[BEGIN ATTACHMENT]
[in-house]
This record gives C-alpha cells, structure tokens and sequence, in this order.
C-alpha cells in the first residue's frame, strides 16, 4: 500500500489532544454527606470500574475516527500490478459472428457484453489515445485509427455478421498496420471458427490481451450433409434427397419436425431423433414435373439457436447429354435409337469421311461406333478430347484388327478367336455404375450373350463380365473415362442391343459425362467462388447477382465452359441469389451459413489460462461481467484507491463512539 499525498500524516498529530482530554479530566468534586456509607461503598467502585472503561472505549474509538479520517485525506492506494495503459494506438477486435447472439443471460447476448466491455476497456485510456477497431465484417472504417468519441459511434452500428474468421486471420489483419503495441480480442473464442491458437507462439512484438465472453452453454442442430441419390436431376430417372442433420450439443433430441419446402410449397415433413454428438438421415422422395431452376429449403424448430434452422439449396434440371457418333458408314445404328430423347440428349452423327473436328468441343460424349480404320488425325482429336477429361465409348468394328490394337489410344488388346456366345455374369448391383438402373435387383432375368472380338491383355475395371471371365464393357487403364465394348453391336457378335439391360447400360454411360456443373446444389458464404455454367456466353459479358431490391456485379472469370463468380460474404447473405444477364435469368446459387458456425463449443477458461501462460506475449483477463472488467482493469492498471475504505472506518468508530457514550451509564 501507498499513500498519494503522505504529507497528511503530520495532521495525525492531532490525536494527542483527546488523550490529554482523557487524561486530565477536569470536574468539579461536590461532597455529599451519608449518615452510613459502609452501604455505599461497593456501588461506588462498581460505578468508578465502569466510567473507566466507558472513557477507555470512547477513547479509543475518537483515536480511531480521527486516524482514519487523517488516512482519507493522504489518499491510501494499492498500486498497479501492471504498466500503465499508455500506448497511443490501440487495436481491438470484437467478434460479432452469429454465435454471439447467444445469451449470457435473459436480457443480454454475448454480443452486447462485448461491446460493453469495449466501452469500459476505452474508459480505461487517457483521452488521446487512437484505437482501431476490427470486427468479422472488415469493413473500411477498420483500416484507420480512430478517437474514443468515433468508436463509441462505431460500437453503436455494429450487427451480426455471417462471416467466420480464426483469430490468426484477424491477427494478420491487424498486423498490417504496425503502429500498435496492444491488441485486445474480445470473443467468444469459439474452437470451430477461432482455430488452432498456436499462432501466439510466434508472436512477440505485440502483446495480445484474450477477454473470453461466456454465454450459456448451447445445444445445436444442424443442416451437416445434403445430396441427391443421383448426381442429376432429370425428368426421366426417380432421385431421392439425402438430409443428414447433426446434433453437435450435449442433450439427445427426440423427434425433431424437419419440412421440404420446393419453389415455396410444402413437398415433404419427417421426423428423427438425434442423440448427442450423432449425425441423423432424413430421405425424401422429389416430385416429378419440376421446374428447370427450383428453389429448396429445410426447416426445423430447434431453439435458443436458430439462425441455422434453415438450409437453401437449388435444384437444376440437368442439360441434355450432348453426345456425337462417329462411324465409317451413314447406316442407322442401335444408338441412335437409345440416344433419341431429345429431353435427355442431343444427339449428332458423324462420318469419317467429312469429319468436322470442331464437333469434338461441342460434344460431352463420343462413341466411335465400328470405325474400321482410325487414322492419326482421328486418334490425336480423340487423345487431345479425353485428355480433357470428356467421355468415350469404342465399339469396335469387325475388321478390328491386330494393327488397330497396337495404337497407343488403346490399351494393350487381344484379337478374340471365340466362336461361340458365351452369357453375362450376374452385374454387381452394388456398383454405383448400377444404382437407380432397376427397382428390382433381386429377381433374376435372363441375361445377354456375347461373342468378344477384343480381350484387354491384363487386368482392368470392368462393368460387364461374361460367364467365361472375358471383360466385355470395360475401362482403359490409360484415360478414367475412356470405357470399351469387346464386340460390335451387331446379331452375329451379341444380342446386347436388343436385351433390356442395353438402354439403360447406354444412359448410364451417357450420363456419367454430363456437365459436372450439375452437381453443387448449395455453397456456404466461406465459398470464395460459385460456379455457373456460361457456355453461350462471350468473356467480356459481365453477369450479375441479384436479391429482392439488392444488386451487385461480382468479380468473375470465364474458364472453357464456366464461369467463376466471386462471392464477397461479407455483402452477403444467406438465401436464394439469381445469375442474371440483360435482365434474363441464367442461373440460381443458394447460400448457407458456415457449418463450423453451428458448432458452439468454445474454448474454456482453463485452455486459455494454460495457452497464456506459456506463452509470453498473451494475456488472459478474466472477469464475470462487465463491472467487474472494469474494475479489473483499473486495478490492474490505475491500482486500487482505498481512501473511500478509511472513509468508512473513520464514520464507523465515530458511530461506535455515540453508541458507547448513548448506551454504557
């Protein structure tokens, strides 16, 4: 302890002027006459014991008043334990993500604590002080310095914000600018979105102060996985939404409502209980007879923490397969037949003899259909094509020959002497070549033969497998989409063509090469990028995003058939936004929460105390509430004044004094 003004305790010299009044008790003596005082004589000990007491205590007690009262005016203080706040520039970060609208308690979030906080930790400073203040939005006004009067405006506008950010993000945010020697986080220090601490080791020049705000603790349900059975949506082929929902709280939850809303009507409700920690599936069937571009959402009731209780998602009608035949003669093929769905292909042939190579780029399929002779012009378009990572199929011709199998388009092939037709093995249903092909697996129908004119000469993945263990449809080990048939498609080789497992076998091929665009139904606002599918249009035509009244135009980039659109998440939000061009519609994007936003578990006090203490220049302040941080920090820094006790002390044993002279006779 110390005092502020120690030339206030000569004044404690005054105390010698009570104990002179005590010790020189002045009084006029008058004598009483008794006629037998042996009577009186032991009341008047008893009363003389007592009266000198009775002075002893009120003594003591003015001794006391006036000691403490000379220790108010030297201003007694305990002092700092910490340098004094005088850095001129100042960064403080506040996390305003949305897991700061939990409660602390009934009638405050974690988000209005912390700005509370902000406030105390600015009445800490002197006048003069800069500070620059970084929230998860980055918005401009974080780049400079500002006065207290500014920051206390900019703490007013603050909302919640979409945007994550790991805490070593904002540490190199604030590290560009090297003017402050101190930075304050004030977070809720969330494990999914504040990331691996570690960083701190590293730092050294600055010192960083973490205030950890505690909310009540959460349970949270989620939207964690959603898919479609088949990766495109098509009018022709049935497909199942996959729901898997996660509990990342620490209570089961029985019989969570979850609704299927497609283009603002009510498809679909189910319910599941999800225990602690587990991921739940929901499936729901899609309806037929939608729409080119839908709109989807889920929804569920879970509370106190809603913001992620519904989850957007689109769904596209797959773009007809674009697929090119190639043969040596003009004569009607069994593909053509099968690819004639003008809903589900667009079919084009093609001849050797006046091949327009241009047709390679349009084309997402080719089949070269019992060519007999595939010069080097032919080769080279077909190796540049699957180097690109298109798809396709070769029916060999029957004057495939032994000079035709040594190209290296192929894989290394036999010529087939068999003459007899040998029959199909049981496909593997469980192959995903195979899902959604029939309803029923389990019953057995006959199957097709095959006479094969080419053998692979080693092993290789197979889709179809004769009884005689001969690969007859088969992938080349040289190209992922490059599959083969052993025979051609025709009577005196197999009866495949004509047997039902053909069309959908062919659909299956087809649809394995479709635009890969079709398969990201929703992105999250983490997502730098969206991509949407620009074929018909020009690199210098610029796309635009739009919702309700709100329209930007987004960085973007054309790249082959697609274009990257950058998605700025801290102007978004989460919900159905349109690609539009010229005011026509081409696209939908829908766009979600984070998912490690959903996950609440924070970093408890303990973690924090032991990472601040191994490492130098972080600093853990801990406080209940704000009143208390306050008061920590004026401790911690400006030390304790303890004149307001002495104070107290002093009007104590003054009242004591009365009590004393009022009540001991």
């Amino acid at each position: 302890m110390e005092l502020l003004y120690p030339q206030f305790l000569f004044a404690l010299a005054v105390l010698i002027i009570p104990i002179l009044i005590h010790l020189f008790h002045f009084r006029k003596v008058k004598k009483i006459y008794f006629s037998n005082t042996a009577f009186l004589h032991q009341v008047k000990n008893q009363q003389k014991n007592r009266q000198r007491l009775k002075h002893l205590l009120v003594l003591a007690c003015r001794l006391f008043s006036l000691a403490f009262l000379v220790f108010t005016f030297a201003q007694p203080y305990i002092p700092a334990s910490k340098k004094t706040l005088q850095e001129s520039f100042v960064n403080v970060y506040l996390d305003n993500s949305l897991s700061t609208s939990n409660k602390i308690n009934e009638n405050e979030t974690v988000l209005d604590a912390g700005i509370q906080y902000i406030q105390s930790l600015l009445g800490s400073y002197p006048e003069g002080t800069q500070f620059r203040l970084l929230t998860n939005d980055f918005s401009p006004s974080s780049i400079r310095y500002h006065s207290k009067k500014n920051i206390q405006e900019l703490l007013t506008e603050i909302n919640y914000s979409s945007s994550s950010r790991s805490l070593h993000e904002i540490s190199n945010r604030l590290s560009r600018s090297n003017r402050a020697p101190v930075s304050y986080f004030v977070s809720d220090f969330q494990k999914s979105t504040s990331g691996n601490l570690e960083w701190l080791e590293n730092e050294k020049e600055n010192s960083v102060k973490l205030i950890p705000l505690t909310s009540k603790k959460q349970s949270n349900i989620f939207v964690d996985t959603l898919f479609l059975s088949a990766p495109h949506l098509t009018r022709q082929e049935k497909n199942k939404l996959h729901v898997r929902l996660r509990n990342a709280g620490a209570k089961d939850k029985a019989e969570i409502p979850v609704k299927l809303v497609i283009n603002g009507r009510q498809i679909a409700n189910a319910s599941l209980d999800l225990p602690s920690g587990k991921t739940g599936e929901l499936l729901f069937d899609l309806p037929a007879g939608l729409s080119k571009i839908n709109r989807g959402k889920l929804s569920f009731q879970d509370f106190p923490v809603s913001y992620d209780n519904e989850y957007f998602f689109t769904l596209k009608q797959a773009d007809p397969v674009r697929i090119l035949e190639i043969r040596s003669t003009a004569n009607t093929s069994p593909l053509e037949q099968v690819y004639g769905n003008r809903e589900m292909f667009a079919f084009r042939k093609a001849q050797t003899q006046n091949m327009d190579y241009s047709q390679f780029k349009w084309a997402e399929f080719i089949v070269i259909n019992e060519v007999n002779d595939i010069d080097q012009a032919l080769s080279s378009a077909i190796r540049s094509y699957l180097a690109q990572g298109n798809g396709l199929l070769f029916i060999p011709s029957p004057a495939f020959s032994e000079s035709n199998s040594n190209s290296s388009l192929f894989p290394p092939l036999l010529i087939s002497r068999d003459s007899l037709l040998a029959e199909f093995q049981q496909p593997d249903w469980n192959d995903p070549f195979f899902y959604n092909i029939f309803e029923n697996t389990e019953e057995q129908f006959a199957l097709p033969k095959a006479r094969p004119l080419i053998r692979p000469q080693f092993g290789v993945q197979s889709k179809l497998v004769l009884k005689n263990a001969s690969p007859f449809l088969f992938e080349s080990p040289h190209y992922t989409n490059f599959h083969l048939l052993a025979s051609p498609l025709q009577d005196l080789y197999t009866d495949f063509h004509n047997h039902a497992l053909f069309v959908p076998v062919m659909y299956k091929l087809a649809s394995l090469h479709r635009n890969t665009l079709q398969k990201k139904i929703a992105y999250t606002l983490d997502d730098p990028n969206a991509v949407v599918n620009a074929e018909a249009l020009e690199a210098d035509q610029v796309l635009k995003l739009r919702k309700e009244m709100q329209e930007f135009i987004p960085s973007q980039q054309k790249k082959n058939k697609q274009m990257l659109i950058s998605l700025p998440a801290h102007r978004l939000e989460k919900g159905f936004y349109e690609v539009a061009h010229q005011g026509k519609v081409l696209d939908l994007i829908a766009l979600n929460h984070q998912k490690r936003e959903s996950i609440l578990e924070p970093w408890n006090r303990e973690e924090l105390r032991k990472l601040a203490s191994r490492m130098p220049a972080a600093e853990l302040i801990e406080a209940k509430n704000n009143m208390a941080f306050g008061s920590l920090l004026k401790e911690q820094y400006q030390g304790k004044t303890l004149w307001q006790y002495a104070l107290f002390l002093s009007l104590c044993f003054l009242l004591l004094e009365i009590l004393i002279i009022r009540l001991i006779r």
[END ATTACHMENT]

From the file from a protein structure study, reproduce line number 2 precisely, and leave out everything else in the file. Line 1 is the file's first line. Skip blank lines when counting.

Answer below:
This record gives C-alpha cells, structure tokens and sequence, in this order.